sun 16/06/2024

Diana | reviews, news & interviews



Film biography about - well, who do you think? - is laughably banal

What's in a wig: not much on the evidence of Naomi Watts as Diana, Princess of Wales

A film once touted as surefire Oscar bait instead looks set to clean up at the Golden Raspberry awards (or Razzies) if this preposterously inept biopic of the world's best-known woman finds the fate it deserves.

Cloth-eared, cynical, and not even blessed with a persuasive star turn to show itself off, Diana seems destined to become the stuff of camp: the sort of thing the Prince Charles Cinema might be screening before too long to gleeful hordes chiming in on cue with the script's multiple howlers.

It needn't have been this way, of course, given just how much dramatically rich intrigue continues to be mined from the short, perpetually headline-grabbing life of Diana Princess of Wales. Oliver Hirschbiegel's movie picks up at that never-to-be-forgotten moment in August, 1997, when her unknowable and unknown world came cataclysmically to an end. And in a sense, the presumably quick-to-video destiny of this offering may well be a spur to others keen to try to make celluloid sense of a woman whose essential contradictoriness - naïve yet wily, doe-eyed yet altogether steely - is the meat and potatoes of a far worthier movie.

Naveen Andrews as a Pakistani heart surgeonUntil that time, we are stuck with the weirdly narrow focus of this film, adapted from a 2001 book by the journalist Kate Snell, that barely sees Diana in the context of the very world - the royals - that brought her to the public eye in the first place. Beginning on the day of her death, Stephen Jeffreys's script quickly rewinds two years to pick up on Naomi Watts's none-too-arresting Diana at that point at which she has been separated for three years from her heir-to-the-throne husband and so is ripe for the romantic picking. Or to do some casting about for amorous candidates herself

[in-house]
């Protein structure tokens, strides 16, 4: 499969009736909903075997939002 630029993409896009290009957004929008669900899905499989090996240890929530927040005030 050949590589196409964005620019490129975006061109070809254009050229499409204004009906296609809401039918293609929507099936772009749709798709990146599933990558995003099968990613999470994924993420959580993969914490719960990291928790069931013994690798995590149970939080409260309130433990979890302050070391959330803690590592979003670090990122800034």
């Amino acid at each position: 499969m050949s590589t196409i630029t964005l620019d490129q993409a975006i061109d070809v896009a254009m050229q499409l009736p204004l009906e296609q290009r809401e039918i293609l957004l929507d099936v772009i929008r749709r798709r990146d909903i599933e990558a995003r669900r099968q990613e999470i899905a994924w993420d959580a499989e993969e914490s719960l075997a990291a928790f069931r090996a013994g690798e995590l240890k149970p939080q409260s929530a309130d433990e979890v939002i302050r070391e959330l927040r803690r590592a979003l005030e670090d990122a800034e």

Enter Hasnat Khan (Naveen Andrews, pictured above with Watts), a gregarious Pakistani heart surgeon who shares her affection for Chicken Cottage (the mind boggles at that one!) and gives off the impression at first of not really knowing or caring who this softly spoken seductress in his midst actually is. Before long, though, she's poring over Gray's Anatomy like the quick learn that this woman evidently was and cuddling up for a night of footie on the couch. Khan, for his part, would appear to have stumbled into the embrace of service the likes of which you don't get on the NHS. After all, Diana informs him as regards the limitless supply of wine at her disposal, "This is a palace; we don't run out."

Diana in Angola in the Oliver Hirschbiegel filmFor a while, the details on view are fascinating. It's of passing interest that the Princess had four mobile phones though, in exchanging numbers, Khan makes clear that "one will do". (Also revealed: the football team preferred by the guards at Kensington Palace.) But while the film whizzes us off to Italy, Africa (pictured above left), and, of course, Paris for its heroine's fateful final day, Diana herself never comes into focus, and however hands-off the filmmakers wanted to be with reference to the rest of her family and friends, it's impossible to believe that this of all women seems to have no one in the world to talk to besides her Irish acupuncturist (Geraldine James) and Khan. Her sons - probably mercifully - barely figure at all.

Andrews is genial enough as the sort of kind-hearted bloke one could imagine constructing a weekly medical TV drama around, while Charles Edwards and Douglas Hodge flit briefly in and out of view as various confidants in Diana's hapless orbit. Watts, a lovely actress elsewhere, isn't convincing for a second, and one quickly realises why the film is so slow at the start to show us this Diana's face given that the fuller-featured, altogether sparklier (if less balefully beautiful) Watts doesn't actually suggest the princess. For one thing, there's scarcely a hint of that famously head-lowered coyness that became the signature stance of a woman who was never more aggressive than when seeming most bashful.

But as a compendium of verbal clunkers, Diana is a joy from first to last. (Hey, there's a quote for the PR campaign!) And while aperçus like "now that I've been loved, I don't feel lonely any more" are definite candidates for top prize, I think I'll go with this, spoken by Diana as she and Khan are lying in bed in post-coital bliss: "I love feeling your hand there." What more can one say?

Overleaf: watch (if you must) the trailer for Diana



There's scarcely a hint of that famously head-lowered coyness that became the signature stance


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Average: 1 (1 vote)

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